Iranians today still carry out the spring-cleaning and set up bon fires for only one night on the last Tuesday of the year. Young and old will leap over the fires with songs and gestures of merriment. This festival was not celebrated on this night and in this manner before Islam and might be a combination of different rituals to make them last. Wednesday in Islamic tradition represents a bad omen day with unpleasant consequences. This is contrary to Zoroastrian cosmology where all days were sacred and named after a major deity. By celebrating in this manner Iranians were able to preserve the ancient tradition. The festival is celebrated on Tuesday night to make sure all bad spirits are chased away and Wednesday will pass uneventfully. In rural areas and remote villages flames are still burnt all night on the rooftops and outside the homes, though people have no idea what this is all about.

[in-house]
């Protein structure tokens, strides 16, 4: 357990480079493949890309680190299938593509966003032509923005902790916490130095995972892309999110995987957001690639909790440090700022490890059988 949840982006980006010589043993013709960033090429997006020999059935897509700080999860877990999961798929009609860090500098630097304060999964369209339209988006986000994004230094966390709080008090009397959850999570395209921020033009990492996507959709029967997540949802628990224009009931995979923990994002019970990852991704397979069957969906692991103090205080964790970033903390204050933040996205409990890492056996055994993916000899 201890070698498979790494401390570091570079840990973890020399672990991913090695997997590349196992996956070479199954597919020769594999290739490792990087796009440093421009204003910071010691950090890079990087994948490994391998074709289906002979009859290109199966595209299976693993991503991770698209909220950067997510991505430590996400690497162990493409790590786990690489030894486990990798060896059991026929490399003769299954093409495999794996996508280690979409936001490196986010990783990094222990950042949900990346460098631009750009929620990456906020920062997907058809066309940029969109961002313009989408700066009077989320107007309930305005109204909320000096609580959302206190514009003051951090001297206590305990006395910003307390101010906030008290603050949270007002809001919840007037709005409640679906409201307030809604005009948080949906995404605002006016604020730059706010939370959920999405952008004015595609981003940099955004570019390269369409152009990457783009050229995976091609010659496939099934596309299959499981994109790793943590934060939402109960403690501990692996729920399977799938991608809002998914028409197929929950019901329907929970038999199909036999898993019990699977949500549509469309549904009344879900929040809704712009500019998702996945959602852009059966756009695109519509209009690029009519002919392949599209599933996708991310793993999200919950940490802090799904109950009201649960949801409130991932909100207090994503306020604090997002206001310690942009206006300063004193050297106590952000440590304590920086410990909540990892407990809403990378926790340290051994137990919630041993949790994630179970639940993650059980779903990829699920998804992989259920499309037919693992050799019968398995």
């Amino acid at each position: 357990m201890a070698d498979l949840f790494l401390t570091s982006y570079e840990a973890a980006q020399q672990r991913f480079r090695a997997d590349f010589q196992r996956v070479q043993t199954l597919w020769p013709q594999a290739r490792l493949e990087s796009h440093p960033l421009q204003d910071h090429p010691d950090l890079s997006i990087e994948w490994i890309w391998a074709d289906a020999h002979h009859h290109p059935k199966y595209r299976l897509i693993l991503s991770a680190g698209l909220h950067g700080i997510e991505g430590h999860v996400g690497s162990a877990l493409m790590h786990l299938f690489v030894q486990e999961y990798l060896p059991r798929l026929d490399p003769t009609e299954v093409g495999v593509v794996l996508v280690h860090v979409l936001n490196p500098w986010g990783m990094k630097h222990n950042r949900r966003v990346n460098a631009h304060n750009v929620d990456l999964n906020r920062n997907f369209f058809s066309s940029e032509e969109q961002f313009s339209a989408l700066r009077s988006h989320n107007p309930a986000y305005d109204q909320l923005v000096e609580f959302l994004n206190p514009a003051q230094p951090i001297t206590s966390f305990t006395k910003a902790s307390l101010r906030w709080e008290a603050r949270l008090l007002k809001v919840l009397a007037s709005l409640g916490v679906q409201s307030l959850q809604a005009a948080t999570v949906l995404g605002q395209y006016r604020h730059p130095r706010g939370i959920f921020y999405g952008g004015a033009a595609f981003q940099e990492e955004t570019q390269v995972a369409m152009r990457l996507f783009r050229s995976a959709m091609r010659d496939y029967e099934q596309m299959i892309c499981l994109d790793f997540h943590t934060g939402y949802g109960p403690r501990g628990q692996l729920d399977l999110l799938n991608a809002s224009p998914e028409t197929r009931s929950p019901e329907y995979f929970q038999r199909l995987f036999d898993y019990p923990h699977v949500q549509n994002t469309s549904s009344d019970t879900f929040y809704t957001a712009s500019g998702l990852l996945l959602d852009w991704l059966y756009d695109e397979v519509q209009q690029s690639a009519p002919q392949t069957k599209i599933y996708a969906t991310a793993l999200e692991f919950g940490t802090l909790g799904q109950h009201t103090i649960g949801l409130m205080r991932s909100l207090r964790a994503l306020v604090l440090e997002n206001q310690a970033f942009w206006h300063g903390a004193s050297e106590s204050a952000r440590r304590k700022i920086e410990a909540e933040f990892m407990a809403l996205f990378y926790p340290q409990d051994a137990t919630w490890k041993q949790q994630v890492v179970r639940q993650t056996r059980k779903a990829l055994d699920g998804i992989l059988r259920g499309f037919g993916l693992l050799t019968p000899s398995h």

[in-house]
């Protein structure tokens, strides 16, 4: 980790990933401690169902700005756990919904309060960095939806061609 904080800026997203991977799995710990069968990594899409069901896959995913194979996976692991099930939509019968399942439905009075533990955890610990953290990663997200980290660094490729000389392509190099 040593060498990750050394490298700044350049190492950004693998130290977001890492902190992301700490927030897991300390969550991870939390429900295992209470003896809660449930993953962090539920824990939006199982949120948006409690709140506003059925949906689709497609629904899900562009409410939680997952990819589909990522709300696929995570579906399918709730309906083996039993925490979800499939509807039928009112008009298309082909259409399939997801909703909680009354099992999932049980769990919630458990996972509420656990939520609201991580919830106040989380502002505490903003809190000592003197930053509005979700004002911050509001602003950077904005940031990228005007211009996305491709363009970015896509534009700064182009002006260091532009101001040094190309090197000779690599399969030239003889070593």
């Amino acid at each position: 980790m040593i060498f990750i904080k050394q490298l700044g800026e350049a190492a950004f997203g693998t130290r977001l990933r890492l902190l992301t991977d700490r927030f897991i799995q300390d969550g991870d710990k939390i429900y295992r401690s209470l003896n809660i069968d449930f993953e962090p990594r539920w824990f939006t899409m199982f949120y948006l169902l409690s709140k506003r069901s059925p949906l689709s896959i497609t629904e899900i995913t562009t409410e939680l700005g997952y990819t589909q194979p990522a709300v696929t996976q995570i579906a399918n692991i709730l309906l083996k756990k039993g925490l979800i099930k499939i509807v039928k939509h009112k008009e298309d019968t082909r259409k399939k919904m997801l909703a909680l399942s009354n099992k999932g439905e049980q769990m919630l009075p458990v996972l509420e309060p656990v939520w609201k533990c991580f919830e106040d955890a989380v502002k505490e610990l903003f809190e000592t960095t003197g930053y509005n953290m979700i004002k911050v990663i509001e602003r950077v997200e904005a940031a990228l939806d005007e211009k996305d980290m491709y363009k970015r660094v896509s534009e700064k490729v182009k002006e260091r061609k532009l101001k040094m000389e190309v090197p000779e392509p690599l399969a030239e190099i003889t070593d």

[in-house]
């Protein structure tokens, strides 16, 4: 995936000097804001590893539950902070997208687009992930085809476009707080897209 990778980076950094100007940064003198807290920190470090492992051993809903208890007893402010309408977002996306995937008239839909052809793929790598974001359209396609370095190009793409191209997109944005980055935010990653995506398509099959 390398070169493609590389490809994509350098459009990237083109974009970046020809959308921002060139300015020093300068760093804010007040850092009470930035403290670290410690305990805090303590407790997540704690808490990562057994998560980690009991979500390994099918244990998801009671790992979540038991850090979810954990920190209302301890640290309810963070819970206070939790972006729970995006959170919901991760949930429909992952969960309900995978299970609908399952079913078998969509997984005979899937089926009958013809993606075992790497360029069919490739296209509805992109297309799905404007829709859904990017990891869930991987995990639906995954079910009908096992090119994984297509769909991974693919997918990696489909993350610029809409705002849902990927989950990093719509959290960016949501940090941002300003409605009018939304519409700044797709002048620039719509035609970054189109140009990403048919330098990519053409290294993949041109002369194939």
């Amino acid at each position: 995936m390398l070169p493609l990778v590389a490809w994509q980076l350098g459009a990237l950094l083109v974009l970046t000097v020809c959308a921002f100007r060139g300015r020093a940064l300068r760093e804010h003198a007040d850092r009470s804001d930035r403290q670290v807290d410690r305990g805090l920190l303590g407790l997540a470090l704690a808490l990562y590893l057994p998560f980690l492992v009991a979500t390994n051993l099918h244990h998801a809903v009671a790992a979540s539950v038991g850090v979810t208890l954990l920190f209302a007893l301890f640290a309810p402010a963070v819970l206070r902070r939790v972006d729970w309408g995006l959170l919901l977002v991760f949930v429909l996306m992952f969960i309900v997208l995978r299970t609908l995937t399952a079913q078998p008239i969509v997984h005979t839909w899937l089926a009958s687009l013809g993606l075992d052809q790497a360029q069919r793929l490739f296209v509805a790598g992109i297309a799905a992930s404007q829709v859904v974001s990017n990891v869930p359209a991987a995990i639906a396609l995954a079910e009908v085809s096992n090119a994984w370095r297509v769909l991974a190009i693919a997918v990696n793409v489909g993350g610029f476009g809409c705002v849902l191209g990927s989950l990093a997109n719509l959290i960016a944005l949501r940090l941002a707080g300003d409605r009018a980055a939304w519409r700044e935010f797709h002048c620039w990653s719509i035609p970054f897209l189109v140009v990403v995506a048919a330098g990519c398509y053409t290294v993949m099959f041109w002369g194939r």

Today the occasion is accompanied by fire works from locally made firecrackers. There is no religious significance attached to it any more and is a purely secular festival for all Iranians. On the eve before the last Wednesday, bonfires are lit through out the streets and back alleys, or with the more prosperous, inside walled gardens. People leap over the flames while shouting; 'sorkhie tu az man, zardieh man az tu'.

Your fiery red color is mine and my sickly yellow paleness is your. This is a purification rite and 'suri' itself means red and fiery.

The festivities start in the early evening. Children and fun seeking adults, wrap themselves in shrouds symbolically reenacting the visits by the departed spirits. They run through the streets banging on pots and pans with spoons (Gashog-Zani or spoon banging) to beat out the last unlucky Wednesday of the year. They will knock on doors while covered and in disguise and ask for treats. The practices are very similar to Halloween, which is a Celtic version of similar festivals celebrated throughout the area in ancient times.